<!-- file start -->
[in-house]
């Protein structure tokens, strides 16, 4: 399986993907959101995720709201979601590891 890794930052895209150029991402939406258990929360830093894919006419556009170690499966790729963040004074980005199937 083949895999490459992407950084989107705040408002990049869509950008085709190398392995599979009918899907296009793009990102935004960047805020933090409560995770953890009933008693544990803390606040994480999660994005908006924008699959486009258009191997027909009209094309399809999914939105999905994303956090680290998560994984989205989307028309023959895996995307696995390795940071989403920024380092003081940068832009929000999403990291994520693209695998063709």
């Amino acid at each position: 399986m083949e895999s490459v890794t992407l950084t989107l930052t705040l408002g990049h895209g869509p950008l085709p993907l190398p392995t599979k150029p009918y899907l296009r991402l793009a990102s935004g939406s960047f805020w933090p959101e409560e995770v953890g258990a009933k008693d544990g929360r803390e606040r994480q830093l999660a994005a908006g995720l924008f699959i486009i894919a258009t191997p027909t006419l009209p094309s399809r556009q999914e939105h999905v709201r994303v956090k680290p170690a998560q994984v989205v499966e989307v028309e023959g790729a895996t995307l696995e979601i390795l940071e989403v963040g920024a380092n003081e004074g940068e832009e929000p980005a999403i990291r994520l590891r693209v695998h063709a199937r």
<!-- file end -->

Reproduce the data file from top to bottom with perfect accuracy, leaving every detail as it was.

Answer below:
[in-house]
């Protein structure tokens, strides 16, 4: 399986993907959101995720709201979601590891 890794930052895209150029991402939406258990929360830093894919006419556009170690499966790729963040004074980005199937 083949895999490459992407950084989107705040408002990049869509950008085709190398392995599979009918899907296009793009990102935004960047805020933090409560995770953890009933008693544990803390606040994480999660994005908006924008699959486009258009191997027909009209094309399809999914939105999905994303956090680290998560994984989205989307028309023959895996995307696995390795940071989403920024380092003081940068832009929000999403990291994520693209695998063709």
């Amino acid at each position: 399986m083949e895999s490459v890794t992407l950084t989107l930052t705040l408002g990049h895209g869509p950008l085709p993907l190398p392995t599979k150029p009918y899907l296009r991402l793009a990102s935004g939406s960047f805020w933090p959101e409560e995770v953890g258990a009933k008693d544990g929360r803390e606040r994480q830093l999660a994005a908006g995720l924008f699959i486009i894919a258009t191997p027909t006419l009209p094309s399809r556009q999914e939105h999905v709201r994303v956090k680290p170690a998560q994984v989205v499966e989307v028309e023959g790729a895996t995307l696995e979601i390795l940071e989403v963040g920024a380092n003081e004074g940068e832009e929000p980005a999403i990291r994520l590891r693209v695998h063709a199937r």